- Leading Seaman Harry Wilson
- Petty Officer Alfred Eaman
- Leading Seaman Nicholas Odgers
Whilst the Army had conducted its operations on land, the Royal Navy had been as equally active upon the sea. Unlike ‘Tommy Atkins’, ‘Jack Tar’ had more or less mobilised for war on Wednesday the 29TH of July 1914, and just before the official outbreak of war, on the 8TH of August, the Royal Navy had undergone a ‘practice’ mobilisation during the weekend of Saturday and Sunday 25-26TH of July when the whole of the British Home Fleet had been assembled in Weymouth Bay, off the bustling seaside town Weymouth where hundreds of recalled Royal Naval and Royal Marines reservist had been savouring their last sips of peace time ale in the town’s numerous watering holes before returning to their ship’s which had sailed the next day, the same day that their counterparts in the German High Seas Fleet had been recalled from exercise in Norwegian waters, to their war stations at Rosyth and Scapa Flow, in the far north of Scotland, where the numerous warships had hastily refilled their coal bunkers and taken on stores and ammunition to enable the ships to sail at a moments notice should the need arise.
At the outbreak of war the general opinion had been that the German High Seas Fleet would break out into the North Sea, where the Royal Navy would thrash the Germans to a pulp much in the tradition of Nelson with the French fleet at Trafalgar. This momentous encounter had never happened, and much to the chagrin of the British public and indeed the men of the Home Fleet [later renamed the ‘Grand Fleet’], who were to spend two years of their time ‘swinging round the buoy’ at Scapa, until the inconclusive Battle of Jutland at the end of May 1916.
Nevertheless, on the 28TH of August the morale of the British public and the Royal Navy had been uplifted by the antics of the light forces belonging to the Harwich Patrol. On that day, led by Commodore’s Tyrwhitt, and Keyes, the Force’s cruisers, Arethusa, and Fearless, along with the 1ST and 3RD Destroyer Flotillas, had daringly swept out into the North Sea in an attempt to draw out enemy naval forces based at Heligoland Bight into the sights of the big guns of Admiral Sir David Beatty’s battle cruiser force. The ruse had worked, the German Navy losing three of its heavy cruisers [the Mainz, Koln, and Ariadne], along with a destroyer and over a thousand officers and men, at very little cost to the attacking force. Less than a month later, however, the tables had been turned when a single German submarine had sunk three British warships in a single day.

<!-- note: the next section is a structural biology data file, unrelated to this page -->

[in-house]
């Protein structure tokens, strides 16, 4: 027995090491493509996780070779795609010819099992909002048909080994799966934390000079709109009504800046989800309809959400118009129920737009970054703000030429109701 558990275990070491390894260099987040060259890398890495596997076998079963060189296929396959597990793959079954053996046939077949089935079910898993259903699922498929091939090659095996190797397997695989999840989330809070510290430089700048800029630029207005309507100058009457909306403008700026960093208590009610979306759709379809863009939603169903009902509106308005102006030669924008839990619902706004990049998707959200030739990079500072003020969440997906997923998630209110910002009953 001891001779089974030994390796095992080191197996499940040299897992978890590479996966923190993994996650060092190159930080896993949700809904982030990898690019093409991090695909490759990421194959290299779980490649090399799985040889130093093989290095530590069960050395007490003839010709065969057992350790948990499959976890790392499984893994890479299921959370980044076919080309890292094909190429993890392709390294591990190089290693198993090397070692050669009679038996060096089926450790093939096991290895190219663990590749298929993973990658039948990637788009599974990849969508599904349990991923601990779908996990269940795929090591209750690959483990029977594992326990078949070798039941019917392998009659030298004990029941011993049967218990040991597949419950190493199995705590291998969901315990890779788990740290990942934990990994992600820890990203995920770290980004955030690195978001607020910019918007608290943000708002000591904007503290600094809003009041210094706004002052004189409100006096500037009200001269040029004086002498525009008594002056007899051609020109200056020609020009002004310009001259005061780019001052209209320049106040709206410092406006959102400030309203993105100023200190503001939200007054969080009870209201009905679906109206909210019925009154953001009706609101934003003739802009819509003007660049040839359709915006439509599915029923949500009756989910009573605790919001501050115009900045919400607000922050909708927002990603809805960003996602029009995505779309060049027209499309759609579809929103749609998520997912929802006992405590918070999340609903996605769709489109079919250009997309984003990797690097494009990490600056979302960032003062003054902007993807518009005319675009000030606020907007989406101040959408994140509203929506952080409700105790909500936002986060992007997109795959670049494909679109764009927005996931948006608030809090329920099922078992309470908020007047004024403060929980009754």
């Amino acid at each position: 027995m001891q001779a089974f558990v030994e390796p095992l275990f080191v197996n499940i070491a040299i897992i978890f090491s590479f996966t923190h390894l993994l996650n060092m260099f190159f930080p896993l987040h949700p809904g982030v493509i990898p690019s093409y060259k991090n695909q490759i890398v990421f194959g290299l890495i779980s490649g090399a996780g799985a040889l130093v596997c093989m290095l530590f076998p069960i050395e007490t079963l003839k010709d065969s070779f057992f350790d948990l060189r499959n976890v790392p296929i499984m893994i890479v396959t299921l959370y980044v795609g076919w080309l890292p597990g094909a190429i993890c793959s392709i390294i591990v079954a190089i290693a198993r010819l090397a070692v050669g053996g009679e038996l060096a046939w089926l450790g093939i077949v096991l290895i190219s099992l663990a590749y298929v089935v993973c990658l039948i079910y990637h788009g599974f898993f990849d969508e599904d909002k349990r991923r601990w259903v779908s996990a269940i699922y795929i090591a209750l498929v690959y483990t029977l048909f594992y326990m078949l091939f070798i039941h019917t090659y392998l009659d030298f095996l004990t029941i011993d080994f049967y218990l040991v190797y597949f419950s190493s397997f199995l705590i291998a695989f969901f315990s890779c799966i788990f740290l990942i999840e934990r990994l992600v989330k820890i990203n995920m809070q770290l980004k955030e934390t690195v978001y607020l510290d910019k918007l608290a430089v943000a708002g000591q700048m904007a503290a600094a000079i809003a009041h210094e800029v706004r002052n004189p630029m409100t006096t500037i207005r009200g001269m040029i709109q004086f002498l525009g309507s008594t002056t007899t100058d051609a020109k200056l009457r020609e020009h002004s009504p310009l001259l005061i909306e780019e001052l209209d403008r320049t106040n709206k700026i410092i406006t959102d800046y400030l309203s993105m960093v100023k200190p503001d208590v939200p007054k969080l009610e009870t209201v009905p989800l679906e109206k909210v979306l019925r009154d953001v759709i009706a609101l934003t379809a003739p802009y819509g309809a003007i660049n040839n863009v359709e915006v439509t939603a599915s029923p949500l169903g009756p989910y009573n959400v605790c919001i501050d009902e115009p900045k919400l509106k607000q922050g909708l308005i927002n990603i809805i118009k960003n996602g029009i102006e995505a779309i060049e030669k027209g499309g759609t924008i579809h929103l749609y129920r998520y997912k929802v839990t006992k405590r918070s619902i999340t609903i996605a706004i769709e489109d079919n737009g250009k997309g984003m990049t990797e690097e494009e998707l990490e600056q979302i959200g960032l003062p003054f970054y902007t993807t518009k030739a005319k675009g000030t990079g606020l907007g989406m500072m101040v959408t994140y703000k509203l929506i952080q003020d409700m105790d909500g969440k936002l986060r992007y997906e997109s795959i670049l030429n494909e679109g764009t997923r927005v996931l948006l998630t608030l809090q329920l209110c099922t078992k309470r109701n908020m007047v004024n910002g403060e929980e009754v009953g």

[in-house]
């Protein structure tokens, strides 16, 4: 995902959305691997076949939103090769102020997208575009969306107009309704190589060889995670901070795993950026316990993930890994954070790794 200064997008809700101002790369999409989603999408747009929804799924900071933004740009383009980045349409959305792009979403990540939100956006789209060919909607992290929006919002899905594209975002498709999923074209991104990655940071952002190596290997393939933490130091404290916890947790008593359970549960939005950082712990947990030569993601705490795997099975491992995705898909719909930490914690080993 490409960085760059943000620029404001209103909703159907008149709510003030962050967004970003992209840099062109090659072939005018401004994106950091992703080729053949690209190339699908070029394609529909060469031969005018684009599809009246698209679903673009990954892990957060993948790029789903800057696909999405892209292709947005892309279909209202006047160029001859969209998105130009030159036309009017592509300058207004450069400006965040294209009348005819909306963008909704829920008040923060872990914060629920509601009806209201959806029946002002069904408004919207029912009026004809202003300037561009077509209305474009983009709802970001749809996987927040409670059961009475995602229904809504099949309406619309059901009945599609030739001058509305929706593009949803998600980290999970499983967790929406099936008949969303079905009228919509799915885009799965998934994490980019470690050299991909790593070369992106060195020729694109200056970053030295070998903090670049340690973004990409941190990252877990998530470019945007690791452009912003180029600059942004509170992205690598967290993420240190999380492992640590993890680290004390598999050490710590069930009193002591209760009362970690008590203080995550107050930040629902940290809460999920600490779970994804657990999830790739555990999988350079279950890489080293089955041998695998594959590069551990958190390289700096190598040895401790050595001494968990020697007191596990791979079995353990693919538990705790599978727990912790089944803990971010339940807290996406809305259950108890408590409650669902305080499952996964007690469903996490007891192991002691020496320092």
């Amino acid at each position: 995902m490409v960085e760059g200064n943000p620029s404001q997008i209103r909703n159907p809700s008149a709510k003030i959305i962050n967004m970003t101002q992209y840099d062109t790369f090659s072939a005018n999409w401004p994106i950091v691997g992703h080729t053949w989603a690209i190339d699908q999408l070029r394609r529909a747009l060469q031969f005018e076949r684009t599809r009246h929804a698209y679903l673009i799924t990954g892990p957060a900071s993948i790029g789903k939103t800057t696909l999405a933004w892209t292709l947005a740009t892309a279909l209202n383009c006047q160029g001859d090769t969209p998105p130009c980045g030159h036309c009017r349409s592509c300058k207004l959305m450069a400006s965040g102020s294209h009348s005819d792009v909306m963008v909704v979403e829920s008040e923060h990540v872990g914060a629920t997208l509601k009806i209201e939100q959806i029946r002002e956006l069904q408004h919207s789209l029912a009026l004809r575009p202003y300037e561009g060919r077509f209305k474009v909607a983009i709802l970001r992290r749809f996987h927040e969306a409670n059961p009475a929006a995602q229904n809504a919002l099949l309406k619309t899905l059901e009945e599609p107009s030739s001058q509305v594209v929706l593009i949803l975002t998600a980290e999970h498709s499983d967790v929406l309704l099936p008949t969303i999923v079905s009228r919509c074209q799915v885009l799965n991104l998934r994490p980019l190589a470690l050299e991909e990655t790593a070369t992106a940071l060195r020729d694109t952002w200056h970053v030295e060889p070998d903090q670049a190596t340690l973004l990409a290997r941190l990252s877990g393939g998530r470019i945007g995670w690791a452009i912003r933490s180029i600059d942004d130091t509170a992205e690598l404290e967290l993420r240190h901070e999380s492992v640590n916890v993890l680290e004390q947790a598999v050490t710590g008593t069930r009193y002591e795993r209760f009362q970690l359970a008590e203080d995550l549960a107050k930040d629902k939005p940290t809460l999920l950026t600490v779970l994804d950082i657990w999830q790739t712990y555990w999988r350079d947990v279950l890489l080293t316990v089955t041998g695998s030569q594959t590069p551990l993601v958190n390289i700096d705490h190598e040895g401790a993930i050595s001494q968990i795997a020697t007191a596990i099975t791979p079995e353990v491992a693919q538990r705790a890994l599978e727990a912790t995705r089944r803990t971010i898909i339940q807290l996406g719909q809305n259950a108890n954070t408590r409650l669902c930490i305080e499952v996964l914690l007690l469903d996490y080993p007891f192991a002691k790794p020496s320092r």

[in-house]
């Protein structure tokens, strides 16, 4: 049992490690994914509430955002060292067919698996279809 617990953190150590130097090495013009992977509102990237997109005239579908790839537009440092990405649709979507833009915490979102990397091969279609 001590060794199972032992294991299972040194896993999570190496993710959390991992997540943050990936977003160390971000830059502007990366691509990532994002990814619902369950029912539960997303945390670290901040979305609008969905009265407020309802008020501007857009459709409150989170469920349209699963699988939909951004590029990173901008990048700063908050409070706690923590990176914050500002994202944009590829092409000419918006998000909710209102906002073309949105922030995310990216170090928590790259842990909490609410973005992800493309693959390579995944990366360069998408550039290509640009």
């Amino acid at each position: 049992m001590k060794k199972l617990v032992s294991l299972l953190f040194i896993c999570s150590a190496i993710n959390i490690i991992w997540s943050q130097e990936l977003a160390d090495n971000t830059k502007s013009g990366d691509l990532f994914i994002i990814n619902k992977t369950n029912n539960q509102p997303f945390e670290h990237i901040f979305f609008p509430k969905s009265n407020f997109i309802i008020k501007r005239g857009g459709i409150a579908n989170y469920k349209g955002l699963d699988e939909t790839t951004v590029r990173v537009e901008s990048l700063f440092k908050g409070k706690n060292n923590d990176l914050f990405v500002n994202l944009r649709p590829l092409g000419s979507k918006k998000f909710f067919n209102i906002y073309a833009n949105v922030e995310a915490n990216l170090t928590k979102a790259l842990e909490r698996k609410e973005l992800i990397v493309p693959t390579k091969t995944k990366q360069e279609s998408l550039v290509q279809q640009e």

The three large British cruisers, steaming in line abreast through the lens of Unterseeboot Nine’s periscope on that Tuesday morning of September the twenty second must have appeared in her commander’s eyes as a culmination of all his wildest dreams. He may perhaps for a few moments believed that he was indeed dreaming after the many days of fruitless patrolling of an empty North Sea following the beginning of the war in August. He may also have scanned the horizon for the tell tale plumes of smoke which would have been belching from the funnels of escorting destroyers, to his amazement there were non, all he could see were a few innocent fishing trawlers going about their business. He may have thought how can the British Navy be so foolish, or arrogant? Three of their large cruisers taking no evasive action as would be expected in hostile waters, and unbelievably no escorts, sheer madness. Moments later he had ordered his crew to action stations and began plotting a course that would bring his 6oo tons ‘boat’ into a position of interception.
The three ships were a trio of 12,000-ton cruisers of the Cressy Class, which had been built between 1901 and 1902. Armed with two 9 inch, and a battery of six inch guns, prior to the war the three cruisers, Aboukir, Hogue, and Cressy had either been in reserve, or were being used as training ships, however upon the mobilisation of the fleet on August 4TH 1914 they had been hastily re-commissioned with crews of Naval and Royal Marine reservists stiffened with a sprinkling of regular Royal Naval ratings and formed by the Admiralty into Cruiser Force C, which had been dubbed by the rest of the fleet as ‘the live bait squadron’, and given the perilous task of patrolling the Southern North Sea off the coast of Holland.